Cedar Rapids film festival back in action

The Cedar Rapids Independent Film Festival is back and ready for its close-up.

George Stout (at left) is shown with his fellow Monuments Men, a unit created to rescue and preserve works of art stolen by the Nazis in World War II. Their story was told in the 2014 feature film, “The Monuments Men,” and in the recent documentary, “Stout Hearted: George Stout and the Guardians of Art,” being screened Saturday morning and evening at the Cedar Rapids Independent Film Festival. The festival is being held Friday and Saturday at Collins Road Theaters in Marion. (Courtesy of New Mile Media Arts)

The event was halted just two weeks before opening in 2020, and remained dark in 2021. So the films and videos showing Friday and Saturday at Collins Road Theaters, were on the 2020 slate.

One of the festival’s main missions is to give filmmakers the chance to see their work on a big screen, so pivoting the festival to a virtual format just wouldn’t be the same, said festival director Scott Chrisman, 42, of Springville.

As always, each film has an Iowa connection either through location or roots among the actors, directors, producers and/or crew members. This year’s through-line seems to be history, Chrisman noted, as opposed to other years when zombies were in the spotlight.

if you go

Que: 2022 Cedar Rapids Independent Film Festival

Where: Collins Road Theatres, 1462 Twixt Town Rd., Marion

When: Friday and Saturday, April 1 and 2, 2022; 6 to 10:17 p.m. Friday; 9 am to 9 pm Saturday, with lunch and dinner breaks, and the Eddy Awards ceremony at 9:45 pm

Tickets: $9 per session or $25 all-event pass before April 1 when purchased online; $11 per session or $35 all-event pass purchased in-person or days of shows; crifm.org/ticketinfo.html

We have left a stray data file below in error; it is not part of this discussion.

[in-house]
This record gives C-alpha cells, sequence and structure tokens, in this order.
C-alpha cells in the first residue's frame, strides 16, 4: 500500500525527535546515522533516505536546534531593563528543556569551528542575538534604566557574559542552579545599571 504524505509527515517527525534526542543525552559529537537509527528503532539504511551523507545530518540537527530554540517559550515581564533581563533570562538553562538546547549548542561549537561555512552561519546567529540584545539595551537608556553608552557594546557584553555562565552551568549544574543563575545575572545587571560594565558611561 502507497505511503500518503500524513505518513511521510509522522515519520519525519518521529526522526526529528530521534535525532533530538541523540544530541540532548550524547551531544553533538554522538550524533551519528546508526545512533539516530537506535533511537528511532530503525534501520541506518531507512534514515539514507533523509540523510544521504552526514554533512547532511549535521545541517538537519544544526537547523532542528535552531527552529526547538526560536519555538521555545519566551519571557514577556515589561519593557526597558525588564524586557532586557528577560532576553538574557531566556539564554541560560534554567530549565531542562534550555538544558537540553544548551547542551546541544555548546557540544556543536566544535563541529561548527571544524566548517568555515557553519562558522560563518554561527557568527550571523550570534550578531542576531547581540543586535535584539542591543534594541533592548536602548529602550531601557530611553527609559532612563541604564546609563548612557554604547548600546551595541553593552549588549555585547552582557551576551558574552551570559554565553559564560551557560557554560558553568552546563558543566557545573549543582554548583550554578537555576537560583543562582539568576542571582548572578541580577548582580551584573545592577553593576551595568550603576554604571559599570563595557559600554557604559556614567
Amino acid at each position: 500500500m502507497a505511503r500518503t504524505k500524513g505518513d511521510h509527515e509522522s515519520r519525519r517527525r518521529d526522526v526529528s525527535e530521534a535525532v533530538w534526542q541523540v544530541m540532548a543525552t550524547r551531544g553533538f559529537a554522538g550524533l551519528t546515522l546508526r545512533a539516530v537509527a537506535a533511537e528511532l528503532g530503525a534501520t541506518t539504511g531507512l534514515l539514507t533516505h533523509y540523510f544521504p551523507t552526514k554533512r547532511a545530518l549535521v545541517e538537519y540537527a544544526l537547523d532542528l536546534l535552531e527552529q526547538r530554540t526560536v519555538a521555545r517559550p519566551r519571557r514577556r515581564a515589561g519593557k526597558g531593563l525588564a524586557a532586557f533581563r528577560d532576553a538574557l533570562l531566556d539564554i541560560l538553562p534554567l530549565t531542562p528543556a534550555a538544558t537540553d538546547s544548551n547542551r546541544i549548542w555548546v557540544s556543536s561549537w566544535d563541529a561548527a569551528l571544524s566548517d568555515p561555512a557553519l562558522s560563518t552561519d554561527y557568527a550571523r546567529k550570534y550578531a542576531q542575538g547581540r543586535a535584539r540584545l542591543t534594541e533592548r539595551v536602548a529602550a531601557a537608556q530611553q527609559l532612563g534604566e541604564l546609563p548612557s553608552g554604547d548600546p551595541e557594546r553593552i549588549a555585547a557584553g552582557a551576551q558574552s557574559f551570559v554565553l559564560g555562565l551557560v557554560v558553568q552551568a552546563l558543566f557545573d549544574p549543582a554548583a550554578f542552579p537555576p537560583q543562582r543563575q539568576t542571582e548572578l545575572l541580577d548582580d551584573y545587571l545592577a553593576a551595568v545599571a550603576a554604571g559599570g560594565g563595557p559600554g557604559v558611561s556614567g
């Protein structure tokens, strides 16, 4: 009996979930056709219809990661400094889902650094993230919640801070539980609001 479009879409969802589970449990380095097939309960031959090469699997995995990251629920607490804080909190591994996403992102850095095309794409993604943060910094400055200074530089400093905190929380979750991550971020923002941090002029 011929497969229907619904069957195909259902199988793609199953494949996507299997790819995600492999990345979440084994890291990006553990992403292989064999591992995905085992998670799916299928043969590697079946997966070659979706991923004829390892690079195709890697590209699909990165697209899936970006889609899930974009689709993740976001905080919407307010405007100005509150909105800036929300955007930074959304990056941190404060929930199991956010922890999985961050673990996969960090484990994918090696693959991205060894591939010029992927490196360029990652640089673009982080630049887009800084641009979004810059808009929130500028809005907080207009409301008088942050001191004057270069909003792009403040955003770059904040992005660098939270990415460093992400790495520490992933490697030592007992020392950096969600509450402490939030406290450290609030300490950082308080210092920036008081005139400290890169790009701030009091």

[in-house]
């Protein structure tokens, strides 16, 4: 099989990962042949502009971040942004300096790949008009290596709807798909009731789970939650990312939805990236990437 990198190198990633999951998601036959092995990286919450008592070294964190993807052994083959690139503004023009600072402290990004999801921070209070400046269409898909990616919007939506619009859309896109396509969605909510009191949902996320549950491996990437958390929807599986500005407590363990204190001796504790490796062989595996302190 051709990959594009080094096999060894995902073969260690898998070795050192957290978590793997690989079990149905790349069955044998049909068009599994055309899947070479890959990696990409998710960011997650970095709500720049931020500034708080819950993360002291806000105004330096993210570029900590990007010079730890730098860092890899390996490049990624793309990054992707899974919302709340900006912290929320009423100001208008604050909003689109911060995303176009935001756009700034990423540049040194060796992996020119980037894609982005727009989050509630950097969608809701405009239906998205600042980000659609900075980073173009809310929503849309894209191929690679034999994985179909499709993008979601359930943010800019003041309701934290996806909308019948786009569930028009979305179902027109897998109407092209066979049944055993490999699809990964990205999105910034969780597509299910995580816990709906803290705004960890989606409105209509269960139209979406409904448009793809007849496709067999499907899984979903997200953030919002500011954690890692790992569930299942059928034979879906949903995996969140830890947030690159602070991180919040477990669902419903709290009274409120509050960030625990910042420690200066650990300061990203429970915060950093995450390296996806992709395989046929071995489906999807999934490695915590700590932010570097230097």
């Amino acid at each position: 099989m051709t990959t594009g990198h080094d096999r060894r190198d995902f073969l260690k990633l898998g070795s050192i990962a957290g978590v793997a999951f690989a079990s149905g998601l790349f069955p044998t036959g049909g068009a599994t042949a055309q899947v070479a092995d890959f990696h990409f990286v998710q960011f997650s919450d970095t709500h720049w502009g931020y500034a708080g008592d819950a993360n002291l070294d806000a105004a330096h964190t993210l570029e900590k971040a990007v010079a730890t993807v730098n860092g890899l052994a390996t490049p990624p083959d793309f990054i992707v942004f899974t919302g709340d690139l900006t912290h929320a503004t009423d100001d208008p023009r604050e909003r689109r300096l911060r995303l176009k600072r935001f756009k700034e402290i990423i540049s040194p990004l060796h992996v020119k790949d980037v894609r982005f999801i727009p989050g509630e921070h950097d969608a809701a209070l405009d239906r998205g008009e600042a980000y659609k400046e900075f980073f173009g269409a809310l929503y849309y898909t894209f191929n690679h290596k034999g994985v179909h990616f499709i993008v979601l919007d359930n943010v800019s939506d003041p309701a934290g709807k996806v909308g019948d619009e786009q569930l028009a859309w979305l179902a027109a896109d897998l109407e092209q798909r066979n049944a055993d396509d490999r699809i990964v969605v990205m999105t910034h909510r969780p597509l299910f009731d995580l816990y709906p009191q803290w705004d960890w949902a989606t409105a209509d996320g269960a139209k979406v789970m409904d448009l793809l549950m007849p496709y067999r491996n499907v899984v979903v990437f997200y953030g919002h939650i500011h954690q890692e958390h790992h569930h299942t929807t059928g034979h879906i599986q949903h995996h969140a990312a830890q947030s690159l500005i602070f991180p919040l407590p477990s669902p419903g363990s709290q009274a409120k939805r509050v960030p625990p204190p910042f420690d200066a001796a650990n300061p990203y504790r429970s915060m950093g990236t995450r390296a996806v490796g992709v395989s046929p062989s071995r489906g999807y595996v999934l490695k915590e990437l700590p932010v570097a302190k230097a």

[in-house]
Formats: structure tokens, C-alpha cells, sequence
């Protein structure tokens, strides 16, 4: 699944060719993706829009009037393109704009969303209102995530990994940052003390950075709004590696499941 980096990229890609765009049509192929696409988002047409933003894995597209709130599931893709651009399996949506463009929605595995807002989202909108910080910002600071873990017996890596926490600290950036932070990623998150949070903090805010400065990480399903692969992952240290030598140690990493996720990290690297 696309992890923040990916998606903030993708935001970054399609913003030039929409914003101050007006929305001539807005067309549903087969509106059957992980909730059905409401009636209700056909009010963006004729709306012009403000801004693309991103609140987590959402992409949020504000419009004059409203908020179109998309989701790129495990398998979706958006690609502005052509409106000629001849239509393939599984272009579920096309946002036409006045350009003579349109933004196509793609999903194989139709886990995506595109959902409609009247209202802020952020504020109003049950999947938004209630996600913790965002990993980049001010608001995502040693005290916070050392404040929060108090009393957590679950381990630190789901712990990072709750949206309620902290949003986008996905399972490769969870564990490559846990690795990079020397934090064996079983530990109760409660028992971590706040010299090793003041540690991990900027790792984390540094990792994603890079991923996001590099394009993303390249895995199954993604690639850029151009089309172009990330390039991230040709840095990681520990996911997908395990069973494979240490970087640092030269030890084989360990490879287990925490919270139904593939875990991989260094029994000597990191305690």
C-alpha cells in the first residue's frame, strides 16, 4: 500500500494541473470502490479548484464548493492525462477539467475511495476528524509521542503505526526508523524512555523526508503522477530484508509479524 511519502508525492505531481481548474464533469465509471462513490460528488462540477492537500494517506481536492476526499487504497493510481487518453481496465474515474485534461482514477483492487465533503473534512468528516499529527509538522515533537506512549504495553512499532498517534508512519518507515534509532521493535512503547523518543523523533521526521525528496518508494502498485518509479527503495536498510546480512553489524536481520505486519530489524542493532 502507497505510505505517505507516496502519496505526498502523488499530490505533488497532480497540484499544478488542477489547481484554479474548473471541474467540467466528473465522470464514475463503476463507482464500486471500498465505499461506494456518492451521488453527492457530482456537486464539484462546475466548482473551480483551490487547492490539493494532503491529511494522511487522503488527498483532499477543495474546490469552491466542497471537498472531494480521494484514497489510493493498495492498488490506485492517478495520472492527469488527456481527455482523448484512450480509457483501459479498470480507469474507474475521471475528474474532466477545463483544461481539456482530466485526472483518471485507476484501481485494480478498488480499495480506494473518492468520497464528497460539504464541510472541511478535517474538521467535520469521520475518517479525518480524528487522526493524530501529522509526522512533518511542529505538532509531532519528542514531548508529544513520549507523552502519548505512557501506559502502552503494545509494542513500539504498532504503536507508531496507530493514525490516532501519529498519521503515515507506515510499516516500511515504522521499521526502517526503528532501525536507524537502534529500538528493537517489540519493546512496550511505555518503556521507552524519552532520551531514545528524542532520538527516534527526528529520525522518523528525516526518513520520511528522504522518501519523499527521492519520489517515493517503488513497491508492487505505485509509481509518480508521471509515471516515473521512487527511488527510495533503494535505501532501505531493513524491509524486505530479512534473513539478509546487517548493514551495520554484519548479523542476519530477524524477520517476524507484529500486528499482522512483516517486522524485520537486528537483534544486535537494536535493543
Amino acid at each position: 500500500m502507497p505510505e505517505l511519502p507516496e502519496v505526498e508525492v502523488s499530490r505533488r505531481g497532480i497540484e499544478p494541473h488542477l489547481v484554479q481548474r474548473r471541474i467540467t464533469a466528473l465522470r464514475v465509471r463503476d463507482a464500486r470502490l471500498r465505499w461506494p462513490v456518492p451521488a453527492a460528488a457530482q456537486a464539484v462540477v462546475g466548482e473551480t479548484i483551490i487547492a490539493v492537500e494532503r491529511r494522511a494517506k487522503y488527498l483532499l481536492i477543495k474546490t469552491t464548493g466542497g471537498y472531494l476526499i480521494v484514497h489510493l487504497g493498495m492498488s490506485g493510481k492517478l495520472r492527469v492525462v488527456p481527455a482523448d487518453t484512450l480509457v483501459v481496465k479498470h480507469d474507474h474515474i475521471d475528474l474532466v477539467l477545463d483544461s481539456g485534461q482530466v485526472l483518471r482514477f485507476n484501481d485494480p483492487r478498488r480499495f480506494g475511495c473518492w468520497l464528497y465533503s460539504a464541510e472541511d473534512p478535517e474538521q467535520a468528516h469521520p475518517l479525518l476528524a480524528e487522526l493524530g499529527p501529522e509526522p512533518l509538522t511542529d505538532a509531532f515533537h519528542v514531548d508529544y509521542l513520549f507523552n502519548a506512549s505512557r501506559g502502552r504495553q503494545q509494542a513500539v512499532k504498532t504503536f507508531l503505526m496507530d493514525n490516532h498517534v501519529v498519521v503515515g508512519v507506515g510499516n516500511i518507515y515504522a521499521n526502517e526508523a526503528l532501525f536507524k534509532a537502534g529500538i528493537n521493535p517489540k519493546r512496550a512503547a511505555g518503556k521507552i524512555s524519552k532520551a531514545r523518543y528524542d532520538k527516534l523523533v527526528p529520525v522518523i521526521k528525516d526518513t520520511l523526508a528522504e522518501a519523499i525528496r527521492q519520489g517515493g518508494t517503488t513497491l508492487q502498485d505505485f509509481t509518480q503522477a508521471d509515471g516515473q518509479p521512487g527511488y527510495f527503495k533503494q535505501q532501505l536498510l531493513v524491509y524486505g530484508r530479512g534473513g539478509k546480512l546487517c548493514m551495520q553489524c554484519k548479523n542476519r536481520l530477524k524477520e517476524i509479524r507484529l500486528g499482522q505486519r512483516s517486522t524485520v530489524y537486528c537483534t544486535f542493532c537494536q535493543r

Details: crifm.org

The shortest of the 36 films are the 1-minute, 27-second trailer for “the ultimate” animal-gone-wild monster movie, “Gnats!” and the 2-minute documentaries “Ag ​​Awareness Day Spotlight,” showing how llamas contribute to the agriculture industry, and “Saturday with a Scientist,” looking at the importance of connecting the public with science.

The longest is “The Seagull,” clocking in at 1 hour, 45 minutes and 31 seconds, in which family and friends gather at a summer estate, but end up having unfulfilled ambitions bubble to the surface. “Sons & Daughters of Thunder,” a professional feature from Fourth Wall Films, looks at the first public debates on the abolition of slavery, held in Cincinnati in 1834. It clocks in at 1 hour, 35 minutes and 54 seconds, and features many Iowa actors and crew members.

Other long-form highlights include:

  • “The Collins Story Connecting the Moon to the Earth: Live from the Moon,” focusing on the Collins Radio Co., contributions to Apollo missions 8 through 17;
  • “A Dead Dame in Hollywood,” a noir-comedy probing the death of a young actress on the verge of her big break;
  • “A Place to Grow,” looking at the evolution of farming in Jefferson County;
  • “Two Ways Home,” about the trials of a woman living with bipolar disorder, struggling to care for her grandfather, while trying to reconnect with her estranged 12-year-old daughter;
  • “Stout Hearted: George Stout and the Guardians of Art,” a professional documentary about Stout’s life and work in art conservation and monuments protection, including his work leading the Monuments Men to recover priceless art stolen by the Nazis.

“It’s been very exciting to go through all these pieces again, and look at the breadth of filmmaking we have available in this state and related to this state,” Chrisman said. “Everybody from the first student in college doing their first couple of short films, all the way up to people who have been doing it for years, turning out some amazing work.